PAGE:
• Startup pitch competitions, also known as pitch or business plan competitions, can lead to investments in startup businesses. They give owners a platform to pitch a startup to several investors at one time for launching or growing a business.
  • SBA is a government agency that offers online tools, training programs, one-on-one counseling, and funding to help small business owners start and grow businesses. The SBA has 900 small business development centers across the US where entrepreneurs can receive support. For more information, visit sba.gov.

Bad Location

Determining where to locate a business is of utmost importance. An entrepreneur can be creative with cost-effective rental options, such as malls, office buildings, warehouses, temporary pop-up shops, mixed-use space, and more. A home-based business will save on overhead costs, but expansion could be limited by restricted physical space. Think about the present and the future when determining a location by asking the following questions:

  • Who are the core customers? Consider consumer demographics and ask if the location is convenient for the customer base. Also, take into consideration if the community pursued is largely dependent on a specific industry. It could be bad for business if that industry declines.
  • How accessible is the location? Choose a location that is not hidden from potential patrons. A facility needs to be accessible to people with disabilities.
  • Is parking convenient? Owners want customers to be able to get in and out of the parking lot without traffic mishaps. Consider if the lot has ample lighting.
  • Are competing businesses nearby? Consumers generally visit only one location when looking for specific products and services.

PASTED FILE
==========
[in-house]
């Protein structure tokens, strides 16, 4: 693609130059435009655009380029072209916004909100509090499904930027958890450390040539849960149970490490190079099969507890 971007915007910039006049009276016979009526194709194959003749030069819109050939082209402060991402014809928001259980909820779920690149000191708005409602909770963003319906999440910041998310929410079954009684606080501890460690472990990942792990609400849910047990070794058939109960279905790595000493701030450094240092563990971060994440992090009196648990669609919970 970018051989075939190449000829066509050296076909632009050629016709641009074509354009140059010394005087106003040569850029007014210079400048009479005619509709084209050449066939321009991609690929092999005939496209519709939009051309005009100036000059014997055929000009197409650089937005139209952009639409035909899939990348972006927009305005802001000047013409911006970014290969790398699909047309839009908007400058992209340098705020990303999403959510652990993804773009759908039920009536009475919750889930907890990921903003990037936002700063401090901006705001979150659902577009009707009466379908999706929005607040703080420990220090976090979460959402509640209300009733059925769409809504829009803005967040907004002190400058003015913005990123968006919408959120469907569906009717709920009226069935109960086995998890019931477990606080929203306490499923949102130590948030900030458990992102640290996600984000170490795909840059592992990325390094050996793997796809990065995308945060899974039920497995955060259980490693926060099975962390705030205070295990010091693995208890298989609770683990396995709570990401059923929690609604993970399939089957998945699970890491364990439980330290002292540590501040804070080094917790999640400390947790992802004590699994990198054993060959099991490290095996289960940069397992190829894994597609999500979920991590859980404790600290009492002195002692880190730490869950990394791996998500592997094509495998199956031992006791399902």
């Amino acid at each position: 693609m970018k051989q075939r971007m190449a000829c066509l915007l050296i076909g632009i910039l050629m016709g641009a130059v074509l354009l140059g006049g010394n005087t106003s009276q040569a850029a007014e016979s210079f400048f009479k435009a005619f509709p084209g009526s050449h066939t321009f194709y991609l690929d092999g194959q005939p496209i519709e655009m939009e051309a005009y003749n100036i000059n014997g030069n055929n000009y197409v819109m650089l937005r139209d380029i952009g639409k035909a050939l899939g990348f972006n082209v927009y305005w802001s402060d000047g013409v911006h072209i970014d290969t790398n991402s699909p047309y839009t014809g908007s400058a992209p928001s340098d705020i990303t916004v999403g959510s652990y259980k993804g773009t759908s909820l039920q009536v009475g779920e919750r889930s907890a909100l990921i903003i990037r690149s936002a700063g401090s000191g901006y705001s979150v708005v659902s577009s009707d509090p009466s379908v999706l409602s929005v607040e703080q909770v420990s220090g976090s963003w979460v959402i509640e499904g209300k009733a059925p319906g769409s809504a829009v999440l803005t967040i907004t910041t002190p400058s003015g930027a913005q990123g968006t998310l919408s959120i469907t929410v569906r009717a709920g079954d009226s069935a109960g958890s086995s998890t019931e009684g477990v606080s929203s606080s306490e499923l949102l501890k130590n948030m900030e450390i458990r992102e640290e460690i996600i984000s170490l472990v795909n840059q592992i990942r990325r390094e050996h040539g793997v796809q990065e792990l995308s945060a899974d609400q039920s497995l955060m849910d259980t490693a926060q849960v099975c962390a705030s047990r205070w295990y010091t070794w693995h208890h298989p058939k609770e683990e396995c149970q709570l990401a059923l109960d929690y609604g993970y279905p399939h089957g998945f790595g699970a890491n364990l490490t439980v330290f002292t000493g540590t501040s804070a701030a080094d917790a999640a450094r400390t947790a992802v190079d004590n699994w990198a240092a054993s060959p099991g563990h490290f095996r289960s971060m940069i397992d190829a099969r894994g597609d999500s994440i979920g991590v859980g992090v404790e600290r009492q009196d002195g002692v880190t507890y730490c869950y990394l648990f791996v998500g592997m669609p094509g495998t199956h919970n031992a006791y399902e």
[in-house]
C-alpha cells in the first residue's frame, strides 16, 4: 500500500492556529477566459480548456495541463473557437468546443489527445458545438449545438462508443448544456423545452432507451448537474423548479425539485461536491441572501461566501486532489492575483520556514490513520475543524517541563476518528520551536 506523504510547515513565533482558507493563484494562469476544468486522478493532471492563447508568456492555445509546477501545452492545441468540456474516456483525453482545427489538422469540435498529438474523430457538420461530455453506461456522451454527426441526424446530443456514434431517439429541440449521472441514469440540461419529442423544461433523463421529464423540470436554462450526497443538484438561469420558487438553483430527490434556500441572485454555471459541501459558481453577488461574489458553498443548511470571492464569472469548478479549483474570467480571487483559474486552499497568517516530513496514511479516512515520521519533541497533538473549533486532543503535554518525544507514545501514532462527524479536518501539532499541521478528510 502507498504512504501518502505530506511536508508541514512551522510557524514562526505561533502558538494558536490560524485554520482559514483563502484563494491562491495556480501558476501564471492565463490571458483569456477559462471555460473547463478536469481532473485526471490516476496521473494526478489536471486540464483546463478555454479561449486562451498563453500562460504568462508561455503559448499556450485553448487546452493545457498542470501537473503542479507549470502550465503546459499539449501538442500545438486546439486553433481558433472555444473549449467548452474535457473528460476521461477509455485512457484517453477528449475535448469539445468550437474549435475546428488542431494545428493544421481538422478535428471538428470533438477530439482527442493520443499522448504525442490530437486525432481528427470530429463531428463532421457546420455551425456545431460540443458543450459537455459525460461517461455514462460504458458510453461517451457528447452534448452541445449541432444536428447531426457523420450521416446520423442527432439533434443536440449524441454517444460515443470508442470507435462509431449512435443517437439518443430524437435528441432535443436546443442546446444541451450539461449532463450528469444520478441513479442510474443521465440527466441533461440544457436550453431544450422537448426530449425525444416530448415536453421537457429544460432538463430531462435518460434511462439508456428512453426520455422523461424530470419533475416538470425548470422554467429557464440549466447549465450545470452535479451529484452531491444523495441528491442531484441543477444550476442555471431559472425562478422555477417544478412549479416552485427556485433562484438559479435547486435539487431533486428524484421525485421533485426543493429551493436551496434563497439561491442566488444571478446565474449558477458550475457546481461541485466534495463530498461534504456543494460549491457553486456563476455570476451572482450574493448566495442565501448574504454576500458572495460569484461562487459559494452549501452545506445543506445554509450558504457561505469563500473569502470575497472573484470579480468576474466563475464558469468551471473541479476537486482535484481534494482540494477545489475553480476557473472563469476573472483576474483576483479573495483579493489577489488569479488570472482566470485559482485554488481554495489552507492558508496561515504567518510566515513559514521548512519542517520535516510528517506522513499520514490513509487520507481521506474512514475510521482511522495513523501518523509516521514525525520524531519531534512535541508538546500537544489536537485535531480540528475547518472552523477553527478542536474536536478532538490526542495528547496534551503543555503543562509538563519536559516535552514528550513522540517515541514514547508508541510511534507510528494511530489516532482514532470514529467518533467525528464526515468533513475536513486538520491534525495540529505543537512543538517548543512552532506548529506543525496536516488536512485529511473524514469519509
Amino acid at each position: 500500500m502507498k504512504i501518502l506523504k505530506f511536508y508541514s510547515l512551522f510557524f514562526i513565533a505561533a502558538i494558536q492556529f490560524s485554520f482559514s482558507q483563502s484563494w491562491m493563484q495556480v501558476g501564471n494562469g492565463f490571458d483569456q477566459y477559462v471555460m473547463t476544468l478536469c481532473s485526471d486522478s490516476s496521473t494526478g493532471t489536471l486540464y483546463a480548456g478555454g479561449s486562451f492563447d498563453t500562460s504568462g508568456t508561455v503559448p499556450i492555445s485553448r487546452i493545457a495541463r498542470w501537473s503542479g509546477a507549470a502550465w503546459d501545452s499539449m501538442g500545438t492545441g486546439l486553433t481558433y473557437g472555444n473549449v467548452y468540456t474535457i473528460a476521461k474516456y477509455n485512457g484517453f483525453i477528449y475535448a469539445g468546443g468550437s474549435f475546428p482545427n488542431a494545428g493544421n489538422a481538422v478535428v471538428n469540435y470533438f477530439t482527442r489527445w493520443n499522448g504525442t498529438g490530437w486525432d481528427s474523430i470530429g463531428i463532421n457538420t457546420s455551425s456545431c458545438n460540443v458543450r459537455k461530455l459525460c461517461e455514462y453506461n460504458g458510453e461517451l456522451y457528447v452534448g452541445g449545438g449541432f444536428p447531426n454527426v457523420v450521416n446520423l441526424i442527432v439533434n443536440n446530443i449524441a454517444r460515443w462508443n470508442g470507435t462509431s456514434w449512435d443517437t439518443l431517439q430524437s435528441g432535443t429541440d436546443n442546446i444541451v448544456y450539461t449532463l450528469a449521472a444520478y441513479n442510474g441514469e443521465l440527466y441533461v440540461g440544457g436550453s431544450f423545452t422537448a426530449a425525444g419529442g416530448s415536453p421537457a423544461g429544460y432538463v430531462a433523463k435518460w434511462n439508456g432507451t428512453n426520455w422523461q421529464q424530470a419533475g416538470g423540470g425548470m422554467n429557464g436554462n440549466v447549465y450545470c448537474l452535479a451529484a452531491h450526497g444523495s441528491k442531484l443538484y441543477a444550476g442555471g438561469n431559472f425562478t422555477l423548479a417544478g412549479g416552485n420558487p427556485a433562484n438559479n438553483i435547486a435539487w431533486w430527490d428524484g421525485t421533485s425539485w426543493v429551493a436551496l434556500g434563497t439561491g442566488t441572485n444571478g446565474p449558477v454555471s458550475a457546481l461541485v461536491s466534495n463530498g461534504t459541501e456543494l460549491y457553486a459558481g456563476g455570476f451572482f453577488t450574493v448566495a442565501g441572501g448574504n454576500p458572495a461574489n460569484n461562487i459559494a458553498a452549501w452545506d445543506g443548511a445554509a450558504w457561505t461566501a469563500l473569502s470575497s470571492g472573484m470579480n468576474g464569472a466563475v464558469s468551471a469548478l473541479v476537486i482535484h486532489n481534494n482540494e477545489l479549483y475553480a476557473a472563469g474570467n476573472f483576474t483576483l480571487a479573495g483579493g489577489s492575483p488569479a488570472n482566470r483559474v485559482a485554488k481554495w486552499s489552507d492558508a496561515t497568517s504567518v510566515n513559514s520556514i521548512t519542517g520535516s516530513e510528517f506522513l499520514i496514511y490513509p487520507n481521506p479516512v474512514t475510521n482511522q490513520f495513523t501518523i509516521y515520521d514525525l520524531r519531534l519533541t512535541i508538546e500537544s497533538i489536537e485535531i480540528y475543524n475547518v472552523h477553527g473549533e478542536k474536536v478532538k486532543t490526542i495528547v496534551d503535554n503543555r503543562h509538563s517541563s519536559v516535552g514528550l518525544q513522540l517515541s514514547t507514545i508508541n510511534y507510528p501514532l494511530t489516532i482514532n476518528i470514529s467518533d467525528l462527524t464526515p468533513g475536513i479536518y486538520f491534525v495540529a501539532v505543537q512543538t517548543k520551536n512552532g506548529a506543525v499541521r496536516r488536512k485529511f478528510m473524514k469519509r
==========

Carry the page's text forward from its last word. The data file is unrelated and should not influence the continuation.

• What is the site’s image and history? Make sure the location reflects the image you want to project. Consider if and how the area has changed over the years. Owners may start with a serious handicap if similar businesses failed in that same location.

Lack of Planning

Planning for the future will help to ensure the longevity of a business. Set realistic goals. Assess accomplishments weekly to determine if goals are met. Remember that a business plan is considered a “living document” because it is constantly changing. In order for a business plan to remain relevant, it must be updated whenever there are new developments in competition. As a business owner never stop planning, learning, and growing.


Almost every entrepreneur dreams of business expansion. However, growth that occurs too rapidly, or expands too much, could bring unintended consequences. Common difficulties with overexpansion include

  • a drop in morale and productivity among employees
  • a shortage of cash to meet the cost of expansion
  • staff turnover because of heavy workloads
  • a drop in quality and an increase in customer complaints

Remember if a business expands too quickly, or too much, it may not be sustainable. Research and carefully plan the growth of a business.

No Website

Having a website is crucial when it comes to marketing and exposure. Websites provide a sense of credibility, professionalism, and long-lasting online relationships with clients. Be aware that a customer can access a website almost anywhere and anytime, allowing a business to grow locally and globally. A website is at work while owners sleep. Therefore, keep the brand relevant by having an online presence that will generate potential business 24 hours a day.


As a business owner, it’s important to do research, then execute a well thought out plan. Without a well-defined business strategy, it’s difficult to know where a business is headed. Also, maintain a work-life balance and by all means, have fun.